Today in History, October 25: 1415 –
600 years ago, The Battle of Agincourt. During the Hundred Years War, English King Henry V had invaded France. On this date, Saint Crispin’s Day, his army was exhausted after a 250 mile march, sick and vastly outnumbered by a well rested French Army which included many noblemen (Knights).
Henry decided that waiting would only make things worse, and began the battle. He protected his Archer’s, armed with Longbows, and they once again proved their worth, cutting down the French knights and the majority of the French Army. At the end of the day, there were 6,000 French casualties to 400 English.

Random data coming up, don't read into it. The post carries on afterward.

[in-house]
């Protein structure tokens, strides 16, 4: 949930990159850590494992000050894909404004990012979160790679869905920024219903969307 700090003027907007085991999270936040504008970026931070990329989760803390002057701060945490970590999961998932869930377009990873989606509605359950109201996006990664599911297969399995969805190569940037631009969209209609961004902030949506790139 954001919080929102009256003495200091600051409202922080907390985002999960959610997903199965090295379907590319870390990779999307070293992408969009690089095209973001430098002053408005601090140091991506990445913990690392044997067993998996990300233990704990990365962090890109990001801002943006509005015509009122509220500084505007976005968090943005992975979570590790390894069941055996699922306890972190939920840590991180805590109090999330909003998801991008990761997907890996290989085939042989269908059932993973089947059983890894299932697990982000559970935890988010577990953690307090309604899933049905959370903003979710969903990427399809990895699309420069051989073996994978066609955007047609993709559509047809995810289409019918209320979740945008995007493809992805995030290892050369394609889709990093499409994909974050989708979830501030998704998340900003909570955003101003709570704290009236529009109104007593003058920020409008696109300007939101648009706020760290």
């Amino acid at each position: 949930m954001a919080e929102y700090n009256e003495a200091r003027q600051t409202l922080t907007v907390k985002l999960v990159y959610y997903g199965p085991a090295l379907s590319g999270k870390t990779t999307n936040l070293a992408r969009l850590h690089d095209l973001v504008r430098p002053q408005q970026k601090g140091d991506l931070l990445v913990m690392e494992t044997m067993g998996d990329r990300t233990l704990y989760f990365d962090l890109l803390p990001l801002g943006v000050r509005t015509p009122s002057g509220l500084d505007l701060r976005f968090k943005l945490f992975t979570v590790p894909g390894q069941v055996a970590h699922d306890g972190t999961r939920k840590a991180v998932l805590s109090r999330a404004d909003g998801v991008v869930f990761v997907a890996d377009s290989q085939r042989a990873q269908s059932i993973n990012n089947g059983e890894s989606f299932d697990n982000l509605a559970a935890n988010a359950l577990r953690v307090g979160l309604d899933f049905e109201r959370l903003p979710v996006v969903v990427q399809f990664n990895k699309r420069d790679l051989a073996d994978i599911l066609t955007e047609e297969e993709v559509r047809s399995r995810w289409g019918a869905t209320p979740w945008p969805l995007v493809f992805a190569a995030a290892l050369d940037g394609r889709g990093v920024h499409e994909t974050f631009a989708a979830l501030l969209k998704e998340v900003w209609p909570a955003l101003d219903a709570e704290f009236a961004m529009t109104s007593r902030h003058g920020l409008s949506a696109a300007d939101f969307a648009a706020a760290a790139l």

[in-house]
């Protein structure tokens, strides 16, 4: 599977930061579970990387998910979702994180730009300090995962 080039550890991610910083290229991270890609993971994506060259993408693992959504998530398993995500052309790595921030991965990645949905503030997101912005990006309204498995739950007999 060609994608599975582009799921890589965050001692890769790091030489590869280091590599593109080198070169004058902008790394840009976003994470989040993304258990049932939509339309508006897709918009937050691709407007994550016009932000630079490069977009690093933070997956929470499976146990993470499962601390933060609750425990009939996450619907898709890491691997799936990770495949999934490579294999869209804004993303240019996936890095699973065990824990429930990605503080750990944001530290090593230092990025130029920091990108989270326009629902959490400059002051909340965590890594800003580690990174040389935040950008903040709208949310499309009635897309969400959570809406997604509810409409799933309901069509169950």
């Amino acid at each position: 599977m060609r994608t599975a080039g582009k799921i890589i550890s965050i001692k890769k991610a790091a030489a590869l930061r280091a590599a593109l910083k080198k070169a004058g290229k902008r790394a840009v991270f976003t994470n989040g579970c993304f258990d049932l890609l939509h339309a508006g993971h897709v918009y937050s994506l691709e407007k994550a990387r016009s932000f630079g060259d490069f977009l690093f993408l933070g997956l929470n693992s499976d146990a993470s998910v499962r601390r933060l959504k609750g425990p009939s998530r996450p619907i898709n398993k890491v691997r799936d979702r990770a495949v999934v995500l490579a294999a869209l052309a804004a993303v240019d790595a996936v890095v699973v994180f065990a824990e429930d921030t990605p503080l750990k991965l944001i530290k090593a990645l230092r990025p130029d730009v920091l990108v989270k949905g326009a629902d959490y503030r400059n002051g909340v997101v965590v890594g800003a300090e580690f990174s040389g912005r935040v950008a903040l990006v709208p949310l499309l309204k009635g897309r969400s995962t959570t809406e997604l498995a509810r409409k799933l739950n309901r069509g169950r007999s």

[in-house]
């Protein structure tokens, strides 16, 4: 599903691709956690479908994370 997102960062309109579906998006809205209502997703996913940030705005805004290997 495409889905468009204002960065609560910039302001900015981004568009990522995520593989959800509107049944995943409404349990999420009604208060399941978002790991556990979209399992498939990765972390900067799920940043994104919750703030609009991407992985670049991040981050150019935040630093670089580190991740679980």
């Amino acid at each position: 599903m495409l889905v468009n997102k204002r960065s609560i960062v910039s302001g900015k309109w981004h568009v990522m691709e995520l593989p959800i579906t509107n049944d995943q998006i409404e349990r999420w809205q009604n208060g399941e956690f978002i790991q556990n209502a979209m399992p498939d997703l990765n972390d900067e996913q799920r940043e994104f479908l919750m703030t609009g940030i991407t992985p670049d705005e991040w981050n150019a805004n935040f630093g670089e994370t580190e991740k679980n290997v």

Shakespeare’s play included a rousing speech by Henry V, now famous of course, for “And Crispin Crispian shall ne’er go by, From this day to the ending of the world, But we in it shall be remembered- We few, we happy few, we band of brothers!” Among so many that can, in the time since, share in the Brotherhood of St. Crispin’s Day, are the Cavalry of the “Charge of the Light Brigade” during the Crimean War (1854) and the Sailors, Airmen, Marines and Soldiers who fought in the largest Naval Battle in History at Leyte Gulf (1944).